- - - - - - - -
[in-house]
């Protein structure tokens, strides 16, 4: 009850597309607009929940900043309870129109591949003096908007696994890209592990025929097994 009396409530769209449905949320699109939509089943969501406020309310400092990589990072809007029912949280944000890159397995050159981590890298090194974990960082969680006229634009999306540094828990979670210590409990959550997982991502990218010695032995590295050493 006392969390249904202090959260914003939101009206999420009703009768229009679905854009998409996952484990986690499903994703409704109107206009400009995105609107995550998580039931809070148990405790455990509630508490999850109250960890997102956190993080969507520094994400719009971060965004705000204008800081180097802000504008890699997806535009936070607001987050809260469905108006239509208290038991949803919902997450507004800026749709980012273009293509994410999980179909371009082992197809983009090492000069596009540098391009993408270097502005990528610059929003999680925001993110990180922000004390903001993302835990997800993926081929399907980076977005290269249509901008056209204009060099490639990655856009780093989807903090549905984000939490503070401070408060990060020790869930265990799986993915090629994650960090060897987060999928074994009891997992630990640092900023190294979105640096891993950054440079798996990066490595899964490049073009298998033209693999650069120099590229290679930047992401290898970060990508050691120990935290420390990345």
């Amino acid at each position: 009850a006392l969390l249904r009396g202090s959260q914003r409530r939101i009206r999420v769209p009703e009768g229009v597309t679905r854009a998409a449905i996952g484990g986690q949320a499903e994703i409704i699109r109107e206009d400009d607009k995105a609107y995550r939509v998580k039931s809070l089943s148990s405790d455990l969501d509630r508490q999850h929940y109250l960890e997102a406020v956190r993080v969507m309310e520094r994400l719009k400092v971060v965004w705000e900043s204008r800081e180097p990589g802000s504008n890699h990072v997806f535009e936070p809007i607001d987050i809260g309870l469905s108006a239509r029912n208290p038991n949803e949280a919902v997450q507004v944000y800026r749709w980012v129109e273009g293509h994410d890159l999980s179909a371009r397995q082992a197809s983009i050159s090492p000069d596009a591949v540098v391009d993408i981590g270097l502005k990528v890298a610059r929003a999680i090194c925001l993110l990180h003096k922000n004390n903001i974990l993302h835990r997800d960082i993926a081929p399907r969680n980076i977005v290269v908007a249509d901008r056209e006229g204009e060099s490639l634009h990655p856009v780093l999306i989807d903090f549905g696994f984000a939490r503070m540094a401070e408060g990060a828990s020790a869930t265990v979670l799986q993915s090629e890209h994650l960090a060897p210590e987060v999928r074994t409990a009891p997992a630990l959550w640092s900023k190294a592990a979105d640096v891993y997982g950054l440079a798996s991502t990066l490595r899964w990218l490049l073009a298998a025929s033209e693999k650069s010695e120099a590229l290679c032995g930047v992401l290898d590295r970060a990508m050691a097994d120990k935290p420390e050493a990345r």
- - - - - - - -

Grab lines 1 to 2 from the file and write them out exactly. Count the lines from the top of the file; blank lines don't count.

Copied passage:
[in-house]
């Protein structure tokens, strides 16, 4: 009850597309607009929940900043309870129109591949003096908007696994890209592990025929097994 009396409530769209449905949320699109939509089943969501406020309310400092990589990072809007029912949280944000890159397995050159981590890298090194974990960082969680006229634009999306540094828990979670210590409990959550997982991502990218010695032995590295050493 006392969390249904202090959260914003939101009206999420009703009768229009679905854009998409996952484990986690499903994703409704109107206009400009995105609107995550998580039931809070148990405790455990509630508490999850109250960890997102956190993080969507520094994400719009971060965004705000204008800081180097802000504008890699997806535009936070607001987050809260469905108006239509208290038991949803919902997450507004800026749709980012273009293509994410999980179909371009082992197809983009090492000069596009540098391009993408270097502005990528610059929003999680925001993110990180922000004390903001993302835990997800993926081929399907980076977005290269249509901008056209204009060099490639990655856009780093989807903090549905984000939490503070401070408060990060020790869930265990799986993915090629994650960090060897987060999928074994009891997992630990640092900023190294979105640096891993950054440079798996990066490595899964490049073009298998033209693999650069120099590229290679930047992401290898970060990508050691120990935290420390990345």